She said that she believed I was her service project because she always put me to work. It was just what I needed. The only reason our weekly tradition lapsed was because she chose to embark on a mission to Africa with her sweetie.

When I think of embarking in the service of the Lord, I think of The Gummi Bear Queen because she was someone who taught me the value of loving others to the point that they finally recognize there has been someone to love hidden within themselves all along — even if, like me — current circumstances hide that scared someone beneath the label of a serious mental illness. Thanks, Gummi Bear Queen.


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About Sarah Hancock

Sarah Price Hancock, a graduate of San Diego State University's rehabilitation counseling Masters of Science program with a certificate psychiatric rehabilitation.

Having embarked on her own journey with a mental health diagnosis, she is passionate about psychiatric recovery. She enjoys working as a lector for universities, training upcoming mental health professionals. Sarah also enjoys sharing insights with peers working to strengthen their "recovery toolbox." With proper support, Sarah knows psychiatric recovery isn’t just possible — it’s probable.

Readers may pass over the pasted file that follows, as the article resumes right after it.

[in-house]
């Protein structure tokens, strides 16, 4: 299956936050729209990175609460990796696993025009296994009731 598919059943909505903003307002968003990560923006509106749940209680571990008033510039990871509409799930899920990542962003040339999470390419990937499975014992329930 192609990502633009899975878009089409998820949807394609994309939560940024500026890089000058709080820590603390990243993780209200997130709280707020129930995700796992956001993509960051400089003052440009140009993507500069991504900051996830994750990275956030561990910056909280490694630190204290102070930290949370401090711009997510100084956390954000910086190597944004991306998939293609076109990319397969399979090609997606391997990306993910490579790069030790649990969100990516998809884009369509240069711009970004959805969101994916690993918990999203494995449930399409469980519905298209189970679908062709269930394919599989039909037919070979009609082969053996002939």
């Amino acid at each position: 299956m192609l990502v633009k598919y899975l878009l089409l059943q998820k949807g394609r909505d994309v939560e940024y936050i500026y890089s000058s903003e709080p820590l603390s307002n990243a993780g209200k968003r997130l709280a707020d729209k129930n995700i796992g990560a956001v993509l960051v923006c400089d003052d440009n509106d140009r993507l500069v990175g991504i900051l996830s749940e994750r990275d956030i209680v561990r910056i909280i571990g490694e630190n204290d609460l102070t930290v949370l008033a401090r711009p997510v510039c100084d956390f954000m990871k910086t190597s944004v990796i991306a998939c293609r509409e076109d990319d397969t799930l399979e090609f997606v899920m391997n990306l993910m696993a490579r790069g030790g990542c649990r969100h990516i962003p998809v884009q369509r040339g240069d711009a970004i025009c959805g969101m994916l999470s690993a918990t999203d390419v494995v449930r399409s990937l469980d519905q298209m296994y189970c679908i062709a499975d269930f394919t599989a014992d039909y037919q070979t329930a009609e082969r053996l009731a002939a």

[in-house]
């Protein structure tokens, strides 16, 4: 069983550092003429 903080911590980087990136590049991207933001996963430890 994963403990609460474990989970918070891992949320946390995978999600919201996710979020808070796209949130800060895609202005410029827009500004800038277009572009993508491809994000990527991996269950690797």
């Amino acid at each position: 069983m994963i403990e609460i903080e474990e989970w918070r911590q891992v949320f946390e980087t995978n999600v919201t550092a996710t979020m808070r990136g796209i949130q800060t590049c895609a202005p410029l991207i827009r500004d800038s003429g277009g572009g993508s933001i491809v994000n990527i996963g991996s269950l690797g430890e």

Born and raised in San Diego, California, Sarah served a Spanish-speaking and ASL mission for the LDS Church in the Texas Dallas Mission. She was graduated from Ricks College and BYU. Sarah currently resides in San Diego and inherited four amazing children when she married the man of her dreams in 2011. She loves writing, public speaking, ceramics, jewelry-making and kite-flying — not necessarily in that order.

NAMI San Diego's Fall Keynote Address: Living in Recovery with Schizoaffective Disorder

Having recently moved into a new ward, she currently serves as a visiting teacher.